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Venezuela Crisis
Supreme Court Hands Maduro Another Victory

Venezuela’s National Electoral Council dealt another blow to the opposition’s efforts to oust President Nicolas Maduro. WSJ reports:

Electoral officials suspended a recall referendum campaign that opposition parties were mounting against President Nicolás Maduro, making it increasingly unlikely the president’s foes will be able to remove the embattled leader from power.

The National Electoral Council, staffed with close allies of Mr. Maduro, said in a statement Thursday night it was truncating an opposition signature drive after four provincial courts called it fraudulent and issued rulings putting a halt to the effort. Four ruling party governors, alleging fraud but presenting no public evidence, had requested injunctions from the courts earlier Thursday. […]

The opposition contends the electoral council has blocked every effort to stage a referendum, which is permitted in the constitution. The government’s adversaries say the council delayed the process, coming up with complex steps that weren’t in electoral regulations and had not been required before. The Supreme Court, staffed by magistrates close to the government, upheld the council’s rulings.

In the face of a series of large street protests across the country this year, Venezuela’s gaffe-prone President has kept a firm grip on the levers of power. This is just the latest of several decision by the National Electoral Council intended to save the increasingly unpopular Maduro from facing voters in a referendum recall vote: a prior ruling forced the opposition into another round of petition drives to gather signatures, and this decision will stop that process altogether. Maduro’s term officially ends in 2019.

With oil prices unlikely to rebound any time soon, Venezuela’s energy export-dependent economy has little hope of pulling out of its nose-dive. This presents a real quandary for the United States: managing this catastrophe will entail some level of dealing with the Maduro regime. And engagement is going to be absolutely necessary. A Venezuela left to descend into anarchy and ruin, apart from aggravating the already abhorrent humanitarian crisis, would for one also likely trigger a refugee crisis that the U.S. would have to directly deal with. Pragmatic and levelheaded policy from our next President is what we are going to need, and getting to a good place isn’t going to be easy.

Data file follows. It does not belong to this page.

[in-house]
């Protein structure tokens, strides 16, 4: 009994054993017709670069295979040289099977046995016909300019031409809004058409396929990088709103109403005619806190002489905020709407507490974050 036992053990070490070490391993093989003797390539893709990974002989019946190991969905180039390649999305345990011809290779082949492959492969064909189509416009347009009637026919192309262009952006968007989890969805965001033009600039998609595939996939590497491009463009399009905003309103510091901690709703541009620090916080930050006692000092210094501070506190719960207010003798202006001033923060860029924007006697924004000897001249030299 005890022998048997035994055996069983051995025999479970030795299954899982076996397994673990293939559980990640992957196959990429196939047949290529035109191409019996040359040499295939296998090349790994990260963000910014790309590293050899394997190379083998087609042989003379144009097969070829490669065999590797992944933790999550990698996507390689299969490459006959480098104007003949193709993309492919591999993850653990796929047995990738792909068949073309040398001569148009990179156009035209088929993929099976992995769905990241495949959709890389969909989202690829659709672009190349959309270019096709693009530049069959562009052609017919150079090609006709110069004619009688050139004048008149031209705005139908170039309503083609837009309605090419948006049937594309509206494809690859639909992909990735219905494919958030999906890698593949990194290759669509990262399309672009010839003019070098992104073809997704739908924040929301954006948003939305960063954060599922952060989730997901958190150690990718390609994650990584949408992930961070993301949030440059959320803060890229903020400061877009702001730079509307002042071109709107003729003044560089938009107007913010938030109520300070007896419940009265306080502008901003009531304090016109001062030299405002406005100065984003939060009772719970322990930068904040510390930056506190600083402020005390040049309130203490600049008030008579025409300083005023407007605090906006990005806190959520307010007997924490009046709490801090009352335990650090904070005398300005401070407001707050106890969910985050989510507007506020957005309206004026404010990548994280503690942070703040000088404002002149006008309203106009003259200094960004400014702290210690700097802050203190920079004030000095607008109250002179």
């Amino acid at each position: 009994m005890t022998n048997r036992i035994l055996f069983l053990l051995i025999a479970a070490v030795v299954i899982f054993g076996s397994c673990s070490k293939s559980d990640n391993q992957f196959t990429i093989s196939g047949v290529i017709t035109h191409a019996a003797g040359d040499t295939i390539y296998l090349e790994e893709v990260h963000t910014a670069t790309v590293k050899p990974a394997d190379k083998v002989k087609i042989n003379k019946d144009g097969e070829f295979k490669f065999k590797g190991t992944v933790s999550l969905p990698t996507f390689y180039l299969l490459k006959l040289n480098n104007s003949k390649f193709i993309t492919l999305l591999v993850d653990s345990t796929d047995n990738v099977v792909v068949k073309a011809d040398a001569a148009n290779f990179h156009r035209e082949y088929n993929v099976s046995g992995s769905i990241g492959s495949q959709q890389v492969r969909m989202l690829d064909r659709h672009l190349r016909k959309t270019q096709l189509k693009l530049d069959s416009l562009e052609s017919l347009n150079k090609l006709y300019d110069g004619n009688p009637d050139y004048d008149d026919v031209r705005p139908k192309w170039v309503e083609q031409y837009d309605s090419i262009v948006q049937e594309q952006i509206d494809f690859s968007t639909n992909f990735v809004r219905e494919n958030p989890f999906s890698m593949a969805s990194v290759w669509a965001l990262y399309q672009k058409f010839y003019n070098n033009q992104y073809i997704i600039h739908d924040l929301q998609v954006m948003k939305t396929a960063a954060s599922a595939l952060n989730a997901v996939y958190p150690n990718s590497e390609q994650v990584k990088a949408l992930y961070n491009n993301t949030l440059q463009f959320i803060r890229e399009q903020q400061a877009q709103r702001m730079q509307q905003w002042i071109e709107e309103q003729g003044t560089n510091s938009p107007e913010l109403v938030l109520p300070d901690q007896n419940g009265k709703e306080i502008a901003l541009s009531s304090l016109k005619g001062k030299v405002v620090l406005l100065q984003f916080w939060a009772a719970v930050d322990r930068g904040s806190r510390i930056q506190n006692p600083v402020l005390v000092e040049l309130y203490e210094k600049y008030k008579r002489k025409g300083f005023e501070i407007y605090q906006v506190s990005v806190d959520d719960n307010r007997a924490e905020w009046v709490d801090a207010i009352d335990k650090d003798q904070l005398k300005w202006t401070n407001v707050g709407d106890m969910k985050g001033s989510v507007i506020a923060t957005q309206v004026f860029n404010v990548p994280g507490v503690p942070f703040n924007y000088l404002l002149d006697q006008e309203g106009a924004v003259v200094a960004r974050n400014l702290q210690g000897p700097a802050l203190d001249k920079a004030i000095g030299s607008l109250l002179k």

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  • Kevin

    Ceausescu wasn’t removed by the Romanian Supreme Court.

    • Blackbeard

      And the Kims are still in power in North Korea despite starving their citizens to death by the millions. Let’s see if Maduro has the stomach to hang on. I suspect this won’t be settled without blood being shed.

  • Kneave Riggall

    “This presents a real quandary for the United States”

    Nah. Forget Venezuela. They elected Maduro, and Chavez before him. The result is just what H.L. Mencken predicted: “Democracy is the theory that the common people know what they want, and deserve to get it good and hard.”

    We’ve got more important things to do: Delenda est ISIS.

    • Tom

      Probably not, actually. Venezuela is a lot closer to us than ISIS is.

      • Kneave Riggall

        Pish, tosh. ISIS is HERE. Venezuela is not attacking us in our own country.

        • Tom

          ISIS is not here. And if Venezuela falls apart, the refugee flows will make it here.

  • charlesrwilliams

    Cuba has successfully exported its poverty and oppression to Venezuela while the evil Yankee sits on his hands.

  • Jacksonian_Libertarian

    Venezuela serves American Interests best just as it is, a failed leftist Kleptocracy. America should do nothing but continually point out that Leftist policies “always” fail.

  • wri

    How to make sense out of our foreign policy? We do a one-sided deal with Cuba in which we give much and receive nothing except the hope that American interaction with Cuba will eventually make it less hostile to the U.S. Cuba not surprisingly retains it’s oppressive anti-American dictatorship. And Cuba continues to support radical anti-American governments throughout central and south America, including supporting Manduro in his blatant affront to democracy in Venezuela. We take care to say nothing that might upset our new friends, the Castro dictators in Cuba. And we treat what is going on in Venezuela as it it was happening in some small African republic, not in a south American country with a history of (imperfect) democracy. Is this also because Cuba is more important as an Obama “legacy” item? Who knows? Who can come up with a coherent rationalization?

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